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Is it correct to use possessive case for referring to the time in consideration, like in

  • in today's US

  • in modern's US

  • in last century's England

etc?

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closed as general reference by MετάEd, tchrist, Mitch, coleopterist, Cameron Oct 16 '12 at 5:21

This question is too basic; it can be definitively and permanently answered by a single link to a standard internet reference source designed specifically to find that type of information.If this question can be reworded to fit the rules in the help center, please edit the question.

up vote 6 down vote accepted

Possessives in English can generally only be used to modify nouns (strictly speaking, noun phrases). In your examples, two are nouns but one is not:

  • in today's US = in the US of today (OK)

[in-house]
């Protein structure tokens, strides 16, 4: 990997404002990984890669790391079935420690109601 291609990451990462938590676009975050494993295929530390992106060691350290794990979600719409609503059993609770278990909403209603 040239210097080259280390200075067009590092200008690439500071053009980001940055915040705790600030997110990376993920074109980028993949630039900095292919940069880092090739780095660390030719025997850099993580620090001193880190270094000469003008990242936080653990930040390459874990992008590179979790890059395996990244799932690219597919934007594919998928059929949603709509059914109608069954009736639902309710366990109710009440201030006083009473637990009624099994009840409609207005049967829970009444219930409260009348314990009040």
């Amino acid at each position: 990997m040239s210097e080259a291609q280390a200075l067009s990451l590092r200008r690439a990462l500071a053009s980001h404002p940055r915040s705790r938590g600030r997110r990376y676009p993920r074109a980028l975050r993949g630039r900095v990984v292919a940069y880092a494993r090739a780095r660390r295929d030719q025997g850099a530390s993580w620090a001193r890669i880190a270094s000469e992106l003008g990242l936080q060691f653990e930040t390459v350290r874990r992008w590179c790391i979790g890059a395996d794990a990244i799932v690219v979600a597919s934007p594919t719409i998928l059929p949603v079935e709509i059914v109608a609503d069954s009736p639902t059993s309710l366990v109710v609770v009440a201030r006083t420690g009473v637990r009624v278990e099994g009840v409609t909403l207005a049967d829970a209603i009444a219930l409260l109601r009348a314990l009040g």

• in modern's US = *in the US of modern (not OK)

  • in last century's England = in the England of the last century (OK, but note we need to add the definite article)

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@Rory Alsop D'oh! Thanks! – Mark Beadles Oct 14 '12 at 0:07
    
@tchrist It's why I said "generally" - although to be strict, in English the possessive 's actually modifies noun phrases. e.g. My mother-in-law's house; the King of England's wig. – Mark Beadles Oct 14 '12 at 0:10
1  
For modern, one could say: in the modern-day US... – J.R. Oct 14 '12 at 2:46
    
@J.R. It's interesting to me that the is inserted, whereas one might say "in modern-day Syria" without an article. Is this because we have the United States, or is some other rule in play? – Zairja Oct 14 '12 at 9:42
2  
@Zairja: Great question; I would probably say "in modern-day America" without the article, too. At any rate, I don't think the article is required (I just found this in a Google book search: "Nonetheless, racial disparities persist at the highest level of educational attainment in modern-day US."), but I probably inserted it for the reason you surmised. – J.R. Oct 14 '12 at 9:56

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